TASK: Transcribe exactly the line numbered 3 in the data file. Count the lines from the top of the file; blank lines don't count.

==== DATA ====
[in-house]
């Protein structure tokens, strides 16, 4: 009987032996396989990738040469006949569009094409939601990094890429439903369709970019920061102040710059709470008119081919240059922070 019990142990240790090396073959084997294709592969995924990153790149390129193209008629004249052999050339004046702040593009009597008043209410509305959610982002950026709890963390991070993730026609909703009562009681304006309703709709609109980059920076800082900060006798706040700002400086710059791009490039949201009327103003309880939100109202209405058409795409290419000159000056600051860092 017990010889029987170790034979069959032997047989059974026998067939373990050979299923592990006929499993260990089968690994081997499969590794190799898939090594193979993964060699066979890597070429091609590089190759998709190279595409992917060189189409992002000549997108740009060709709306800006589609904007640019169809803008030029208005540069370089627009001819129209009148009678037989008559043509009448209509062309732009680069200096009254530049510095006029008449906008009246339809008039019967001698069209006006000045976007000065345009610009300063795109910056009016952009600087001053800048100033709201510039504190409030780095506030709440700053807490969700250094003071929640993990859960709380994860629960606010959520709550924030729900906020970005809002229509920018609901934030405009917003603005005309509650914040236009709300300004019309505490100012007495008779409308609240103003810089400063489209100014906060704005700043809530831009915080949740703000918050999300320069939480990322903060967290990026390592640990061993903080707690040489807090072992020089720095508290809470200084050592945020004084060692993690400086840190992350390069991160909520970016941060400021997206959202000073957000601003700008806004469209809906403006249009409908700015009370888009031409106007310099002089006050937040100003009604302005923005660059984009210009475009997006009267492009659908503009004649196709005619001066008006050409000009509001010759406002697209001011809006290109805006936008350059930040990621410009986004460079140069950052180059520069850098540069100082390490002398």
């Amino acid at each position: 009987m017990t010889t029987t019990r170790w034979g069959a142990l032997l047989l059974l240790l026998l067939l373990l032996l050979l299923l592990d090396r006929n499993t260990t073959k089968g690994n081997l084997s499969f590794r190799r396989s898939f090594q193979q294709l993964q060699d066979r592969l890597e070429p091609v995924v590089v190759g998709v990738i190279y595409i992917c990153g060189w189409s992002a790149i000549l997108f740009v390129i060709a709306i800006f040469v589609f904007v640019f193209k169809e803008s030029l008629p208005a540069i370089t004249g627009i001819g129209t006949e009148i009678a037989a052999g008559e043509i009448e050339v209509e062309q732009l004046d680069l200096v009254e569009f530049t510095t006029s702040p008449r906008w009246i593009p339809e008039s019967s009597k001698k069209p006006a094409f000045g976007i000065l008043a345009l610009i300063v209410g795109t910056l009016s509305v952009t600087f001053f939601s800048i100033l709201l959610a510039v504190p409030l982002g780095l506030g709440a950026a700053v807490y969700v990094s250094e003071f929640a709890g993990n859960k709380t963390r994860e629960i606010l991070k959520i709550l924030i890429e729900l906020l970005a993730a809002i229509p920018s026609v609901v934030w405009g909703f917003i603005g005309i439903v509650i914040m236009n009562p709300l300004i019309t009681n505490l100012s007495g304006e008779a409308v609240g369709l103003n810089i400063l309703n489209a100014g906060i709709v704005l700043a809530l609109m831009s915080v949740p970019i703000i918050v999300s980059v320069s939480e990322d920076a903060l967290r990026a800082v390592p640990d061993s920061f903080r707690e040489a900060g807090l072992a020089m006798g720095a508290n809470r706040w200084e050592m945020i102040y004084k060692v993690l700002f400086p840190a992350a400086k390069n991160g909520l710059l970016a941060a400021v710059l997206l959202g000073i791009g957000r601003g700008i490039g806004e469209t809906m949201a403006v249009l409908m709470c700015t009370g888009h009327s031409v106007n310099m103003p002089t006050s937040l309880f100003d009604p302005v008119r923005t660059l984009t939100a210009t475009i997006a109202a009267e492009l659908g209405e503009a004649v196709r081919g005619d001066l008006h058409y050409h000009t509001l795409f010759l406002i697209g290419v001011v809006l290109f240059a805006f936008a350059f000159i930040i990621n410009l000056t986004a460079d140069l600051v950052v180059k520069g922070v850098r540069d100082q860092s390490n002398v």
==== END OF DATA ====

């Amino acid at each position: 009987m017990t010889t029987t019990r170790w034979g069959a142990l032997l047989l059974l240790l026998l067939l373990l032996l050979l299923l592990d090396r006929n499993t260990t073959k089968g690994n081997l084997s499969f590794r190799r396989s898939f090594q193979q294709l993964q060699d066979r592969l890597e070429p091609v995924v590089v190759g998709v990738i190279y595409i992917c990153g060189w189409s992002a790149i000549l997108f740009v390129i060709a709306i800006f040469v589609f904007v640019f193209k169809e803008s030029l008629p208005a540069i370089t004249g627009i001819g129209t006949e009148i009678a037989a052999g008559e043509i009448e050339v209509e062309q732009l004046d680069l200096v009254e569009f530049t510095t006029s702040p008449r906008w009246i593009p339809e008039s019967s009597k001698k069209p006006a094409f000045g976007i000065l008043a345009l610009i300063v209410g795109t910056l009016s509305v952009t600087f001053f939601s800048i100033l709201l959610a510039v504190p409030l982002g780095l506030g709440a950026a700053v807490y969700v990094s250094e003071f929640a709890g993990n859960k709380t963390r994860e629960i606010l991070k959520i709550l924030i890429e729900l906020l970005a993730a809002i229509p920018s026609v609901v934030w405009g909703f917003i603005g005309i439903v509650i914040m236009n009562p709300l300004i019309t009681n505490l100012s007495g304006e008779a409308v609240g369709l103003n810089i400063l309703n489209a100014g906060i709709v704005l700043a809530l609109m831009s915080v949740p970019i703000i918050v999300s980059v320069s939480e990322d920076a903060l967290r990026a800082v390592p640990d061993s920061f903080r707690e040489a900060g807090l072992a020089m006798g720095a508290n809470r706040w200084e050592m945020i102040y004084k060692v993690l700002f400086p840190a992350a400086k390069n991160g909520l710059l970016a941060a400021v710059l997206l959202g000073i791009g957000r601003g700008i490039g806004e469209t809906m949201a403006v249009l409908m709470c700015t009370g888009h009327s031409v106007n310099m103003p002089t006050s937040l309880f100003d009604p302005v008119r923005t660059l984009t939100a210009t475009i997006a109202a009267e492009l659908g209405e503009a004649v196709r081919g005619d001066l008006h058409y050409h000009t509001l795409f010759l406002i697209g290419v001011v809006l290109f240059a805006f936008a350059f000159i930040i990621n410009l000056t986004a460079d140069l600051v950052v180059k520069g922070v850098r540069d100082q860092s390490n002398v």